Begin typing your search above and press return to search. Press Esc to cancel.

As Australia faces record levels of debt and deficit in the wake of the COVID-19 pandemic, Western Australian Treasurer Ben Wyatt today bucked the trend to post a $1.2 billion surplus in the State Budget, followed by surpluses in the range of $363 million in 2021-2022 to $1.5 billion in 2023-2024. Buoyed by high iron ore prices, which enabled Western Australia to bank $8.4 billion in royalties in 2019/20, the coffers are well placed to support the State’s economic recovery and combat the ongoing threat of the coronavirus. The Budget assumes that Western Australia’s borders will remain closed until April 2021. Importantly,

From ‘Back in Black’ to a more than $966 billion budget blackhole in 2024, Federal Treasurer Josh Frydenberg has handed down the most significant budget in Australian history. Since the onset of the COVID-19 pandemic, the Government has provided $257 billion in direct economic support to cushion the blow and strengthen the recovery. The 2020-21 Budget commits a further $98 billion including $25 billion in direct COVID-19 response measures and $74 billion in new measures to create jobs. The 2020-21 Budget is focussed on measures to stimulate a private sector-led recovery that drives economic growth and employment, as well as trying to

Want to make a splash with clients and stakeholders? There’s a lot of value in a live event – despite the challenges — writes Emma Britton. In a world where we connect online at an ever-quickening pace, hosting a live event or holding a face-to-face catch up can seem … outdated. It’s inconvenient. You have to juggle calendars. People might not show. Why host an event when you can blast out an EDM to your contacts to get your message across? Why bother with networking when you can sit at home and tweet (or even pretend you were at the function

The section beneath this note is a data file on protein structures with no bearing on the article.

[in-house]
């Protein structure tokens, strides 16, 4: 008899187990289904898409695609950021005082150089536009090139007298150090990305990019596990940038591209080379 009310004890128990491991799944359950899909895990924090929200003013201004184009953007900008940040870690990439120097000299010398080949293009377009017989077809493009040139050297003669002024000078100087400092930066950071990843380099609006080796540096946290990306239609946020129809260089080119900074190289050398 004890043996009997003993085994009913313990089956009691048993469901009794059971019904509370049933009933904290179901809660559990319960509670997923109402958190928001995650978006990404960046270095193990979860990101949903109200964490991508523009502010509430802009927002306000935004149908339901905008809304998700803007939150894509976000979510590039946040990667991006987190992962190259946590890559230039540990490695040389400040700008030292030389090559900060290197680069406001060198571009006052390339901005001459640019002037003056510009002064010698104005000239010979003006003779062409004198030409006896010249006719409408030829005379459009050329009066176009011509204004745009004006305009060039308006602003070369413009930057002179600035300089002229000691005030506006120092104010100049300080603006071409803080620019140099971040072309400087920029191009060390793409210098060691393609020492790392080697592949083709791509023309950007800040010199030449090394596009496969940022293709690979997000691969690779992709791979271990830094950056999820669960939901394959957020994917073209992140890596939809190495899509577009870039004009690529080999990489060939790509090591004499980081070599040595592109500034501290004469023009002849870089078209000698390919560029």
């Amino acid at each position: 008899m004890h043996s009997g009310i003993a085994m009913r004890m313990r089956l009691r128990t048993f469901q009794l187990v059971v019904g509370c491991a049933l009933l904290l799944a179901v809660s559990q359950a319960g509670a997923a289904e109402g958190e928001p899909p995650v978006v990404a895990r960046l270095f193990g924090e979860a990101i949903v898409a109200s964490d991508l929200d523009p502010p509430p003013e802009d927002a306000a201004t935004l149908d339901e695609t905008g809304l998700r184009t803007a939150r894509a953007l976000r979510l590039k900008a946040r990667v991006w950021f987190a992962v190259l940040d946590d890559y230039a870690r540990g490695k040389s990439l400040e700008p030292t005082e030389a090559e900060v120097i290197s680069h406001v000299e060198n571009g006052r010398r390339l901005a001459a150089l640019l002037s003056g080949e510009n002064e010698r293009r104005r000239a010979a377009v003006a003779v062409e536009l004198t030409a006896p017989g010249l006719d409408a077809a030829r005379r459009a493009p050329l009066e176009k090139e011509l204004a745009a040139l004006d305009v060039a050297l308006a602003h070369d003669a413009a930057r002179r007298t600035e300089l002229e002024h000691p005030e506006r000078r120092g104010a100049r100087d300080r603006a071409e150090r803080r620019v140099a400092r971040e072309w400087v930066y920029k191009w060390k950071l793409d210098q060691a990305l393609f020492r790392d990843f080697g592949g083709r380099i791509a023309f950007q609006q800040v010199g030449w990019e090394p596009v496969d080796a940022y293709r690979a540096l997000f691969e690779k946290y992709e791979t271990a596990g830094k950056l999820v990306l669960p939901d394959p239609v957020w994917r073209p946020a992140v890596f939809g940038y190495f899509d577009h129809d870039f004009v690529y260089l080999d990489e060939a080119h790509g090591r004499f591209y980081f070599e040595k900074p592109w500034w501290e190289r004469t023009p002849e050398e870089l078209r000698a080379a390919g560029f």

Will 2018 be better than 2017? Even if 2017 was a corker, you’d be expecting that your management team will be saying ‘yes’. Continuing on the same path is not a strategy, in the same way that hope is not a strategy. Yet it is staggering how many companies don’t have a coherent strategy to communicate to their stakeholders. Sure, they might have a management team in place and a core business that is humming. However, many can’t articulate where they see their business going or what it will look like in one, three or five years’ time. Often the plans for creating value

It is that time of the year again, when the leaders of the majority of public companies have the opportunity to showcase their annual efforts to their investors and provide an insight into the prospects for the future. As the bulk of AGMs get underway this month, corporate services Morrow Sodali offered advice to business leaders on how best to engage with shareholders, including activist shareholders, using New York-based fund manager BlackRock – the world’s largest investor with more than $US5 trillion of assets under management – as a profile case. In the report, Morrow Sodali chairman John Wilcox said shareholders like

Government Relations Director Richard Harris looks at how to talk up a new business project to a busy government audience. New business projects have long been the lifeblood of the WA economy. But getting community and government support for these projects is becoming more difficult as members of the public and special interest groups become more active and sophisticated in their use of communications tools in opposing developments. More than ever, it is critical for project developers to view stakeholder communications at the core of their activities rather than as a “nice to have” add on. And the evidence is that good communications from